Case Acceptance: A Fast Way to Increase Profitability

October 24, 2016
Ed Rabinowitz

Increasing case acceptance—and consequently, your bottom line—in your practice boils down to good communication.

Wouldn’t you like to increase case acceptance among your dental patients? Okay, silly question. Of course you would. Because doing so directly affects—in a positive way—your practice’s bottom line.

And doing so starts with communication.

Alan Hollander, a managing consultant with ePractice Manager, says strong communication and interpersonal skills are the keys to getting case acceptance.

“An individual who is easy to talk to, to bond with, who can show genuine interest in the patient—that’s the attitude,” Hollander says of interactions between patients and dental practice staff. “It’s a real conversation with someone you truly care about.”

Teachable moment

Hollander says that the techniques needed to increase case acceptance can be taught as long as you have staff with the right personality. You can then begin to hone their skills through role playing and coaching.

“Unfortunately, these are things that are most overlooked in practices,” he says. “We try to get our clients to practice different things that they want to implement in the practice, and to go over them at every staff meeting.”

For example, Hollander says the most common patient impediment to moving forward with treatment is money. However, the staff member—let’s call them the treatment coordinator—needs to be able to broach this topic comfortably. They can’t be thrown off if the patient makes comments about how costly the treatment may be.

“(The treatment coordinator) is there for one purpose: to get across to the patient the value of the treatment,” Hollander says. “They shouldn’t even be thinking about the cost when they’re talking to the patient.”

That’s what needs to be practiced, Hollander explains. Roleplay exactly what might transpire in the interaction with a patient. And be prepared to guide the patient to look at various options for payment.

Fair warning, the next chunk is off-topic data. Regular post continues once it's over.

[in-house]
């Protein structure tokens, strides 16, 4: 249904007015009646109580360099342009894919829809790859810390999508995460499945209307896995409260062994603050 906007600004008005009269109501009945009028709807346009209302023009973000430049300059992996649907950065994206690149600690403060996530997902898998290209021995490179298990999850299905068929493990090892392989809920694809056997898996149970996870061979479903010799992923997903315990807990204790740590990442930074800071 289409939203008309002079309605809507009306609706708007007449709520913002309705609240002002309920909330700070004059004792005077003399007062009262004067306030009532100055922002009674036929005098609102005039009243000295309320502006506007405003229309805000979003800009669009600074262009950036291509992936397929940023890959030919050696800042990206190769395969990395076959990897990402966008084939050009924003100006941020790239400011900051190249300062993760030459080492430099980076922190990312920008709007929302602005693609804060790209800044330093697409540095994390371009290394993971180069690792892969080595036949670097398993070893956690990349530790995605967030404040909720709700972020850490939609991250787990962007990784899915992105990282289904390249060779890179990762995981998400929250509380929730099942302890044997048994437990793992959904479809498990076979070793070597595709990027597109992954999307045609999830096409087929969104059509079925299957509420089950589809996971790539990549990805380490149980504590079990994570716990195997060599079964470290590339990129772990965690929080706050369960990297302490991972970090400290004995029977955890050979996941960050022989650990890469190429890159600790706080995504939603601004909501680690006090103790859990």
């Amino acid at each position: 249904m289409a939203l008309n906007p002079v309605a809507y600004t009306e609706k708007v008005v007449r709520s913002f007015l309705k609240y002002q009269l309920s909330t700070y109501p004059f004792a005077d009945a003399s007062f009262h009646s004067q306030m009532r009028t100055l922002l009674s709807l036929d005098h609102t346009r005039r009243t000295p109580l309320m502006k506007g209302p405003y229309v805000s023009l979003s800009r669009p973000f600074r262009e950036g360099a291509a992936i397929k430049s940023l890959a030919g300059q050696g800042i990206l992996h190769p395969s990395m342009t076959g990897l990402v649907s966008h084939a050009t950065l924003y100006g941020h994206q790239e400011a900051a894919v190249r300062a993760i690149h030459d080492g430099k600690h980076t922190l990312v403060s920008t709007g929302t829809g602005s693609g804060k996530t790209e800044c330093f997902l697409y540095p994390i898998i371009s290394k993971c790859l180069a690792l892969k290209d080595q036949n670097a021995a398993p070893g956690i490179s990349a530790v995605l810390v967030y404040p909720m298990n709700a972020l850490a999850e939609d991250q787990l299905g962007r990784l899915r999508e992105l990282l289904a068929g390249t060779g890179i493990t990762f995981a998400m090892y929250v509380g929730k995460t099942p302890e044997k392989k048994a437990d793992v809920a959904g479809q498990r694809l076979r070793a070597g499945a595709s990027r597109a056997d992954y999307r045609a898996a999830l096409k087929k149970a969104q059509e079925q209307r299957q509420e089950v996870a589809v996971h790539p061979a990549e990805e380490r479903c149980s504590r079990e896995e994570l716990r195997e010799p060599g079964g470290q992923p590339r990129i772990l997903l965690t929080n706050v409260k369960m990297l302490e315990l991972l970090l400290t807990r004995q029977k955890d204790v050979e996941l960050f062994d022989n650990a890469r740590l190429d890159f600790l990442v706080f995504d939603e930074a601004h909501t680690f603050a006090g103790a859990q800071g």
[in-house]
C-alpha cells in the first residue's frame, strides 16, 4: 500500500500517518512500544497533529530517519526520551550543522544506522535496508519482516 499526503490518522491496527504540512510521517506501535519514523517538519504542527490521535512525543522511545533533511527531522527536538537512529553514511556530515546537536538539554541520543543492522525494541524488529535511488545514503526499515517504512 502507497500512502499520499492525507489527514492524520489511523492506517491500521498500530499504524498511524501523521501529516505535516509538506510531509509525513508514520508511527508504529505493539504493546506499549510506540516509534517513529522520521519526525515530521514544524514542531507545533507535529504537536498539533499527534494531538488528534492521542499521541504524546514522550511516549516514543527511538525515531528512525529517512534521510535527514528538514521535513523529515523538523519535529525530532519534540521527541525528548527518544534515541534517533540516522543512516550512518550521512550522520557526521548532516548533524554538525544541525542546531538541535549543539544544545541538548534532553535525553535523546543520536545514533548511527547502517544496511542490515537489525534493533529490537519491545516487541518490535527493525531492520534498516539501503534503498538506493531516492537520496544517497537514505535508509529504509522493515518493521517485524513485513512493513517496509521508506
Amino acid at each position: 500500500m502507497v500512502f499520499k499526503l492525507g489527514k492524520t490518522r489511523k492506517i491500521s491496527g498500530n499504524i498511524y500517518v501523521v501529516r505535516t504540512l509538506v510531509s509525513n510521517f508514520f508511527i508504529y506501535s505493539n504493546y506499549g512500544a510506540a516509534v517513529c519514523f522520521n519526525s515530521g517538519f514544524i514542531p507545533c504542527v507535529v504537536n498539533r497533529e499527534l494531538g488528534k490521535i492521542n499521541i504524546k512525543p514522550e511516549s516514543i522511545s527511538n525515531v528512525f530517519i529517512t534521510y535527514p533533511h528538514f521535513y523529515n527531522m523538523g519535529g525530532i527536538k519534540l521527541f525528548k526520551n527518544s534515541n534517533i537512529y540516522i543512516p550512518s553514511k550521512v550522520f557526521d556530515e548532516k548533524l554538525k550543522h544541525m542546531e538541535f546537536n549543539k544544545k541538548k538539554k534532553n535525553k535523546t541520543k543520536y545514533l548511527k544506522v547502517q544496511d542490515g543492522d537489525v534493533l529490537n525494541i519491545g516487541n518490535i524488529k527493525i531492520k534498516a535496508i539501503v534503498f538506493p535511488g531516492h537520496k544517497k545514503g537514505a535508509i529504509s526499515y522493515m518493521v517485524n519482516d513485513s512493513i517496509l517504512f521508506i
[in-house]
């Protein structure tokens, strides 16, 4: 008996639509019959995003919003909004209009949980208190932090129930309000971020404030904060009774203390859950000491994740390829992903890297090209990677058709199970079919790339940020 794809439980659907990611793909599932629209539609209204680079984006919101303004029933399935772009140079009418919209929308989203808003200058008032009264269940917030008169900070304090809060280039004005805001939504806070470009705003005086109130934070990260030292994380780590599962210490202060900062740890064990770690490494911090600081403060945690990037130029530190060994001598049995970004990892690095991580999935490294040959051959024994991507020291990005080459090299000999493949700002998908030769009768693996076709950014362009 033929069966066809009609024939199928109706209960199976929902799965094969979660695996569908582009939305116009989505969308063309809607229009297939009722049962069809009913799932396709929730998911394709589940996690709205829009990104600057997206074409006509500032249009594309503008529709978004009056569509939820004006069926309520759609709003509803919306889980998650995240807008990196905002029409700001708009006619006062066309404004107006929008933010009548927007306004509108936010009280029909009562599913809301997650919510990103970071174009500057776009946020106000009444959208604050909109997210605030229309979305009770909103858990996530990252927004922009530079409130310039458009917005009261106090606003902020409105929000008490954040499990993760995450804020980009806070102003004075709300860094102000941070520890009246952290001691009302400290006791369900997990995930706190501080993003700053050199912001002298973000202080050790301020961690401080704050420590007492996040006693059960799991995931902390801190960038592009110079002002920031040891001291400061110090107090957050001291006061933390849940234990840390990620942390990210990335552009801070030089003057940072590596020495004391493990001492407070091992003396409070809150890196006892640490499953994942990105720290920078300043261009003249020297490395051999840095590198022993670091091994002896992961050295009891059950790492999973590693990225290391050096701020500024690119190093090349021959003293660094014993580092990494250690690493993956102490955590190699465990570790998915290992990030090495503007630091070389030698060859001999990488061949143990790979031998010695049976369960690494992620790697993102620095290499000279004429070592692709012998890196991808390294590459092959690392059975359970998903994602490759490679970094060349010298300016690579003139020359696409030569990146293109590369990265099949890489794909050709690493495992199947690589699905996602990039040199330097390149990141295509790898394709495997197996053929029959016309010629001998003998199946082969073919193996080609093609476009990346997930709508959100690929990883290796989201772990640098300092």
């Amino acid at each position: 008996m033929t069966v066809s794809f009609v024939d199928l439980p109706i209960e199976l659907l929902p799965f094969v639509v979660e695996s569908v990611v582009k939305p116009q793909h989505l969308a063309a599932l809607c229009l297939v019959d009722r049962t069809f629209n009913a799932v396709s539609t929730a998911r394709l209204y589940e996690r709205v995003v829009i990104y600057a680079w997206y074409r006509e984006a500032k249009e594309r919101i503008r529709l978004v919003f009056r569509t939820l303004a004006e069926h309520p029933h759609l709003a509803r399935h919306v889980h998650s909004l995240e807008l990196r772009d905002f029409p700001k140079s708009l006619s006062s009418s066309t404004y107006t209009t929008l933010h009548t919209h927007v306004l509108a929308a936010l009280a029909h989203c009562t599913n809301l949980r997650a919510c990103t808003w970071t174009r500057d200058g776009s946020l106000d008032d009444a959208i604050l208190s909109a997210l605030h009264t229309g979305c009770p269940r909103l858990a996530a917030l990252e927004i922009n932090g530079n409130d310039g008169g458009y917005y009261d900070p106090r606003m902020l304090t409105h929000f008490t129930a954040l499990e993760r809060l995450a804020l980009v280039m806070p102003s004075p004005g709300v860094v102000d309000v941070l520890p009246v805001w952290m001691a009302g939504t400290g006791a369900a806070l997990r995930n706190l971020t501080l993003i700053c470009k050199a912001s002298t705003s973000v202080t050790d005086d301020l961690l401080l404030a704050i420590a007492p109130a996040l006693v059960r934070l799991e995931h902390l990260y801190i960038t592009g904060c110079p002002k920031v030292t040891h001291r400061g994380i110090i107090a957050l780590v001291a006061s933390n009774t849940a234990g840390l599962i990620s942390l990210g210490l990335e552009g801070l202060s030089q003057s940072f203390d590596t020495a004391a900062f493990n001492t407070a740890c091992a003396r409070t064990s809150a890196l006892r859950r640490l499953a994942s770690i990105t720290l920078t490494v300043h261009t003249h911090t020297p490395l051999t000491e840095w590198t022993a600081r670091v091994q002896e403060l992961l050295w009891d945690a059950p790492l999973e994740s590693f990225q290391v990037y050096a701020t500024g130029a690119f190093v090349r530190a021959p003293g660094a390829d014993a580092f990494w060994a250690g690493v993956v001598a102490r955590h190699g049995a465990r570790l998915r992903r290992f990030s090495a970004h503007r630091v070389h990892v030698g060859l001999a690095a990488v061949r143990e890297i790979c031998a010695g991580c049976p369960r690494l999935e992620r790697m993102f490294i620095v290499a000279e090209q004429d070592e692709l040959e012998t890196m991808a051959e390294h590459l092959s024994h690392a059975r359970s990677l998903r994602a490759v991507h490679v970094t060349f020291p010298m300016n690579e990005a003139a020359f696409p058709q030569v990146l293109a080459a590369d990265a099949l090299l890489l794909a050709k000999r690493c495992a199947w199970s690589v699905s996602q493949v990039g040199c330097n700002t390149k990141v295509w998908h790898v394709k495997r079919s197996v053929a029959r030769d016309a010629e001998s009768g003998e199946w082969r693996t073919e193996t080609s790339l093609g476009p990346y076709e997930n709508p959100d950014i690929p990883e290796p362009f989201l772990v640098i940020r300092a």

“If a patient’s response to a $10,000 treatment plan is, ‘Wow, that’s a lot of money,’ don’t say, ‘Yeah, that is a lot of money,’” Hollander explains. “Say, ‘I understand, but let’s look at some options here. How would you normally finance a purchase of this amount?’ The way it comes across most effectively is if the treatment coordinator is focused on doing the right thing for the patient.”

Quality over quantity

Hollander believes that initial patient appointments are very important where case acceptance is concerned. But he stresses that it’s the quality of the time spent with a new patient, not necessarily how much time. For the new patient, he says, it’s all about the experience.

“Ask them questions,” Hollander recommends. “Understand their needs. That’s the most important thing in the initial contact. Really engage the individual in a conversation. That requires two-way communication, and that’s what we emphasize in training. It’s about questioning the patient, and are they communicating their concerns fully.”

It’s also important to track case acceptance numbers and share them with staff. Those numbers reflect the quality and effectiveness of the consultations. So setting up goals with mutual objectives is critical.

“It’s always interesting to me when I go into practices, or we see new practices, and there’s no goal for the month,” Hollander says. “There’s no objective, and there’s nothing that people are working towards. Goals are very important.”

Because goals, Hollander says, relate directly to a practice’s bottom line. If case acceptance numbers are higher, it means you’re capturing more individuals who are already coming to the practice. And there are no additional costs. You have the same staff doing the same thing, only perhaps being more efficient. Sure, if you sell more crowns or more implants you have the cost of doing business. But Hollander says that’s minimal in comparison to the potential revenue you can capture.

“Consider the numbers,” Hollander says. “If each case is $2,000 and you capture just one additional case per week, that’s an additional $100,000 a year in revenue with very high margins. It’s the fastest way to increase profitability.”

Getting started

The best way to start improving case acceptance, Hollander recommends, is to go back over data for the last three months and establish a baseline. Look at how many consultations were done, and what were the respective treatment plans that were started?

“That’s a great metric to track because it shows the effectiveness of the consultations,” he says. “If I present to you $6,000 worth of treatments and you accept $1,000, that’s a 20 percent acceptance.”

Hollander also recommends examining which patients comply with the recommended treatments within 30 days. For those who don’t, put them on a recall program—which is also another good way of keeping patients active.

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